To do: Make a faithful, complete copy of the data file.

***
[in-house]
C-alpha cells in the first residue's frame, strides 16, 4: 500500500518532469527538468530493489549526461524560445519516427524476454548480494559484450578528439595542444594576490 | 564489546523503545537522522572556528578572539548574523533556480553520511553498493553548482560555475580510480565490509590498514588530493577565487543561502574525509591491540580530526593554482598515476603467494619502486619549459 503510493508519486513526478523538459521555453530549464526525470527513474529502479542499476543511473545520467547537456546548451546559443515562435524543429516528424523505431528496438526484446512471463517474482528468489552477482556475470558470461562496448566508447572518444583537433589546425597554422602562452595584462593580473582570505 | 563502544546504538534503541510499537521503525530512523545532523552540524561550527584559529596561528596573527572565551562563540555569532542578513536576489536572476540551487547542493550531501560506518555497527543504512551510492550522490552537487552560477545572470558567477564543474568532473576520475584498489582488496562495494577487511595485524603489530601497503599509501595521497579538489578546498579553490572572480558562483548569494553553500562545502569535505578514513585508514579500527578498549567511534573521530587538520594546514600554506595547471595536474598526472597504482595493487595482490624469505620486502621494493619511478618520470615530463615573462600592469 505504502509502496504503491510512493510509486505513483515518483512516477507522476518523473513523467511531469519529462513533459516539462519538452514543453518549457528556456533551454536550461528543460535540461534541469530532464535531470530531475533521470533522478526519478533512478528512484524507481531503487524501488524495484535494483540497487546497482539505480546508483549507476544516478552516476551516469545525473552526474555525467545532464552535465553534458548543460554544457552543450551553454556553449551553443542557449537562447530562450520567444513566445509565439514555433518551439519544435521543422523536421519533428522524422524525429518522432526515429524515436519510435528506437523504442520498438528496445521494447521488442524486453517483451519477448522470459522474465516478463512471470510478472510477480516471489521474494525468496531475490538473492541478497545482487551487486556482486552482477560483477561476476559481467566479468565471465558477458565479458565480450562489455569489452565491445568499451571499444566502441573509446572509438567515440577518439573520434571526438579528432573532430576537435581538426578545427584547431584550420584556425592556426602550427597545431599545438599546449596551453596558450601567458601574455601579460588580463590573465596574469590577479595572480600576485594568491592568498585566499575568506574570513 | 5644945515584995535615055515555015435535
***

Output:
[in-house]
C-alpha cells in the first residue's frame, strides 16, 4: 500500500518532469527538468530493489549526461524560445519516427524476454548480494559484450578528439595542444594576490 | 564489546523503545537522522572556528578572539548574523533556480553520511553498493553548482560555475580510480565490509590498514588530493577565487543561502574525509591491540580530526593554482598515476603467494619502486619549459 503510493508519486513526478523538459521555453530549464526525470527513474529502479542499476543511473545520467547537456546548451546559443515562435524543429516528424523505431528496438526484446512471463517474482528468489552477482556475470558470461562496448566508447572518444583537433589546425597554422602562452595584462593580473582570505 | 563502544546504538534503541510499537521503525530512523545532523552540524561550527584559529596561528596573527572565551562563540555569532542578513536576489536572476540551487547542493550531501560506518555497527543504512551510492550522490552537487552560477545572470558567477564543474568532473576520475584498489582488496562495494577487511595485524603489530601497503599509501595521497579538489578546498579553490572572480558562483548569494553553500562545502569535505578514513585508514579500527578498549567511534573521530587538520594546514600554506595547471595536474598526472597504482595493487595482490624469505620486502621494493619511478618520470615530463615573462600592469 505504502509502496504503491510512493510509486505513483515518483512516477507522476518523473513523467511531469519529462513533459516539462519538452514543453518549457528556456533551454536550461528543460535540461534541469530532464535531470530531475533521470533522478526519478533512478528512484524507481531503487524501488524495484535494483540497487546497482539505480546508483549507476544516478552516476551516469545525473552526474555525467545532464552535465553534458548543460554544457552543450551553454556553449551553443542557449537562447530562450520567444513566445509565439514555433518551439519544435521543422523536421519533428522524422524525429518522432526515429524515436519510435528506437523504442520498438528496445521494447521488442524486453517483451519477448522470459522474465516478463512471470510478472510477480516471489521474494525468496531475490538473492541478497545482487551487486556482486552482477560483477561476476559481467566479468565471465558477458565479458565480450562489455569489452565491445568499451571499444566502441573509446572509438567515440577518439573520434571526438579528432573532430576537435581538426578545427584547431584550420584556425592556426602550427597545431599545438599546449596551453596558450601567458601574455601579460588580463590573465596574469590577479595572480600576485594568491592568498585566499575568506574570513 | 5644945515584995535615055515555015435535